New York, the world's greatest socialist place

If you're living in New York City, the combined income tax rates of the federal government, the state and the city will not only shave your income by a total of 46% - nearly equal to the marginal tax rate of 48% in the inefficient, stagnant, socialist economy of France - no, if you want to live in the city and you don't have millions ready to throw away, then just forget about keeping any of your income whatsoever. The city's rigid, centrally planned building policy will make you an indentured servant anyway:
Why Gotham’s Developers Don’t Develop

In 1927, developers built 90,000 new housing units. Nowadays, Gotham throws a party if 10,000 new units go up in a year, when it really needs 40,000 a year to replace crumbling older buildings and to keep pace with the influx of new immigrants.
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Old-time New York builders had the luxury of working under the simple, 35-page zoning code of 1916.
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Everything changed in 1961, however, when Mayor Robert Wagner and Faustian master builder Robert Moses imposed a new zoning code that swapped the market's invisible hand for the vision of central planners, dictating every jot and tittle of what a developer could build and where he could build it. Wagner's and Moses' key ideas seem crazy from the perspective of hindsight.
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Complying with New York's Kafkaesque zoning code and its banana-republic process or approving building projects requires first and foremost a Herculean exercise in politics.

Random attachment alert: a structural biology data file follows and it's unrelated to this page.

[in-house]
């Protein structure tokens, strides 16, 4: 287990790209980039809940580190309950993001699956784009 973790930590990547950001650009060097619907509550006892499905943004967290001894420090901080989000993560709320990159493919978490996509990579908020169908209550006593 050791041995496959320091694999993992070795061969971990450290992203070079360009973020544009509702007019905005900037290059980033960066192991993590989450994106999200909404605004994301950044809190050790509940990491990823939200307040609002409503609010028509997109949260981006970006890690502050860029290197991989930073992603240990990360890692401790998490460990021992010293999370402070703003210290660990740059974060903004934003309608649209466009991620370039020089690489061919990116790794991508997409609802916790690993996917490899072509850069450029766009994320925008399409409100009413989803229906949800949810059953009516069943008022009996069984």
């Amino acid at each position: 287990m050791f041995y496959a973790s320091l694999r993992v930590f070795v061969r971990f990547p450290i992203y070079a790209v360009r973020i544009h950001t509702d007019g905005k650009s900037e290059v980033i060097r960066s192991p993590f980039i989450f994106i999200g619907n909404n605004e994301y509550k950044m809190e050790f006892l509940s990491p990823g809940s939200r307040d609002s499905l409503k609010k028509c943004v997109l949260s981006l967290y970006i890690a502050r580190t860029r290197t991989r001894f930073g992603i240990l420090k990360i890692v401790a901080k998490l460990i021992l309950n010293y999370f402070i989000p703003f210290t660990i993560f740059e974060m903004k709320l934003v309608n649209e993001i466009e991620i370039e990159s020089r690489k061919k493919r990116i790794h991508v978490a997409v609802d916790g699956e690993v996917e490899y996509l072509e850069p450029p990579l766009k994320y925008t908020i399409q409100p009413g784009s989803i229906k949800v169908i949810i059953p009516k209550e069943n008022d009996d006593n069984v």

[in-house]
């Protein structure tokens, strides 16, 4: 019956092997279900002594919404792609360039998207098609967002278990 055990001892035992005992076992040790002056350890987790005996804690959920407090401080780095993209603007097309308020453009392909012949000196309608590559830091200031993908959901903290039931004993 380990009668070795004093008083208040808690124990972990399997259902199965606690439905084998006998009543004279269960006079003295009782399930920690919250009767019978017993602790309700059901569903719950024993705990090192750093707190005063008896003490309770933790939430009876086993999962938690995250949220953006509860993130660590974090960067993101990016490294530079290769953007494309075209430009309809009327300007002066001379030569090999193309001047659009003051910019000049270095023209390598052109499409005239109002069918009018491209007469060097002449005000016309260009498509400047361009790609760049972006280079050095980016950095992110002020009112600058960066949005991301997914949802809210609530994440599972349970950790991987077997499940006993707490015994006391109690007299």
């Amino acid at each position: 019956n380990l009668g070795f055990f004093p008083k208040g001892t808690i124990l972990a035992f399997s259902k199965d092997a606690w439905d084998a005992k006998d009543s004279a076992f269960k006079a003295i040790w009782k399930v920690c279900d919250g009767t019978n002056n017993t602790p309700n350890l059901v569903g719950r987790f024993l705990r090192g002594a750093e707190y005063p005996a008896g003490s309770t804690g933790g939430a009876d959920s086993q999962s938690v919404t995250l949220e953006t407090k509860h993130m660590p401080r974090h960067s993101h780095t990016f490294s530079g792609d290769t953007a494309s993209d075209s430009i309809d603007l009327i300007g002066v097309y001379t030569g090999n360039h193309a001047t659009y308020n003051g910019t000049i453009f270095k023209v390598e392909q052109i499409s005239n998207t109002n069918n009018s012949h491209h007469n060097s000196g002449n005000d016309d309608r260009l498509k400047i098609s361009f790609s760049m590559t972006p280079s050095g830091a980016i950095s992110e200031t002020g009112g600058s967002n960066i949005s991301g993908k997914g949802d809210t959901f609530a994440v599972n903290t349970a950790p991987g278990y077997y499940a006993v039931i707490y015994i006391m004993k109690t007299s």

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You'll have to lobby like crazy, too. Ten of the top 14 biggest spenders lobbying city hall in 1999 were looking for zoning changes and approval on building proposals for their clients.
New York is nice, I love the place, but why anyone would want to live in the city on these terms...? You have to really like being raped in the posterior financially in order to take this. New York City, a land of the compulsively submissive and the masochist.

Article link thanks to Libertarec (Slovenian).

EDITED - Ah, I have my answer:
While much of America grapples with rising foreclosure rates and slipping prices, homeowners in Manhattan and the District of Columbia are grumbling over the fact that home price appreciation has dropped into the single digits. Dips of 20% in home prices? Equity destroyed? Not for them.
All oppressive and unjust systems are perpetuated by people who benefit from them. Wanna make these hopelessly restrictive building codes substantially free-er? As supply increases, see how real estate prices fall.

There are people who benefit from things getting worse, and it is in their interest that the slide continues. But in the most perplexing and twisted turn, more people still jump onto the bandwagon, not because things are good, but because they too want to eventually benefit from them getting perpetually worse.

What they fail to realize is that things can only get so bad. Real estate prices can only rise so far. Then they break. And then they fall.

People seem to think of real estate investments as a pyramid scheme that magically avoids eventual failure. People genuinely think that real estate prices can rise indefinitely. Politicians can fulfil that belief for considerable periods of time, creating increasingly arcane building codes that force prices to rise. At the expense of people who do not yet own homes, homeowners thus grow "prosperous" and continue to vote for the same politicians. (That's the Slovenian case, anyway.)

Eventually, it turns out that no pyramid scheme can go on forever, the market crashes and people get burned. Then it all repeats again.

Everyone just wants their home value to appreciate. But no one's thinking of the damage done to buyers when supply is artificially restricted. Why should people have to spend the majority of their active lifetimes paying off the humblest of homes?

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